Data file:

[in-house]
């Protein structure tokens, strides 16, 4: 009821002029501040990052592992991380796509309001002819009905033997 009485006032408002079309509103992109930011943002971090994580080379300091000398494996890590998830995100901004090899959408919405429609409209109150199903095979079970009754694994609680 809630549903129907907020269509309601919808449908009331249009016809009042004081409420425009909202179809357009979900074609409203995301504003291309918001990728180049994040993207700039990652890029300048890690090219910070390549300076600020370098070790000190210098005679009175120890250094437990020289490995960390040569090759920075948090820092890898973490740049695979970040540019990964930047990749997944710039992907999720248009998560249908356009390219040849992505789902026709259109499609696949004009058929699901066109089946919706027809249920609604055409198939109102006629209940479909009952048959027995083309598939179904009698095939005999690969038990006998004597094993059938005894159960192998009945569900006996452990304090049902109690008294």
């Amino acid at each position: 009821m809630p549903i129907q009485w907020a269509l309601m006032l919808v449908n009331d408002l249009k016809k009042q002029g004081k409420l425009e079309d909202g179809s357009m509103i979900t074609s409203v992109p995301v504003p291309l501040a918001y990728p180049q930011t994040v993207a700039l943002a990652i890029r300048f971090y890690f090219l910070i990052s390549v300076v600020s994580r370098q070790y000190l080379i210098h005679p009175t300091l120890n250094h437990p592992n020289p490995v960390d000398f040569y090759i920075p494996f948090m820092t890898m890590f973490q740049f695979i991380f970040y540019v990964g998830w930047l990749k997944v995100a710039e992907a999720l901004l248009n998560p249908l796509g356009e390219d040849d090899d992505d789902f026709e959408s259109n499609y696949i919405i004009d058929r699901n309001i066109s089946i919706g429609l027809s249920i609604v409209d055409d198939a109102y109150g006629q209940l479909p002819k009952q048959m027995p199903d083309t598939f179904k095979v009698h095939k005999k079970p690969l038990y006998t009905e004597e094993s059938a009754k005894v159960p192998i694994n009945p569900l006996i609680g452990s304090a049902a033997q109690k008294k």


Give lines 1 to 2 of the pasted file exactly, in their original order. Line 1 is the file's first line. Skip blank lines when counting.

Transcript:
[in-house]
């Protein structure tokens, strides 16, 4: 009821002029501040990052592992991380796509309001002819009905033997 009485006032408002079309509103992109930011943002971090994580080379300091000398494996890590998830995100901004090899959408919405429609409209109150199903095979079970009754694994609680 809630549903129907907020269509309601919808449908009331249009016809009042004081409420425009909202179809357009979900074609409203995301504003291309918001990728180049994040993207700039990652890029300048890690090219910070390549300076600020370098070790000190210098005679009175120890250094437990020289490995960390040569090759920075948090820092890898973490740049695979970040540019990964930047990749997944710039992907999720248009998560249908356009390219040849992505789902026709259109499609696949004009058929699901066109089946919706027809249920609604055409198939109102006629209940479909009952048959027995083309598939179904009698095939005999690969038990006998004597094993059938005894159960192998009945569900006996452990304090049902109690008294």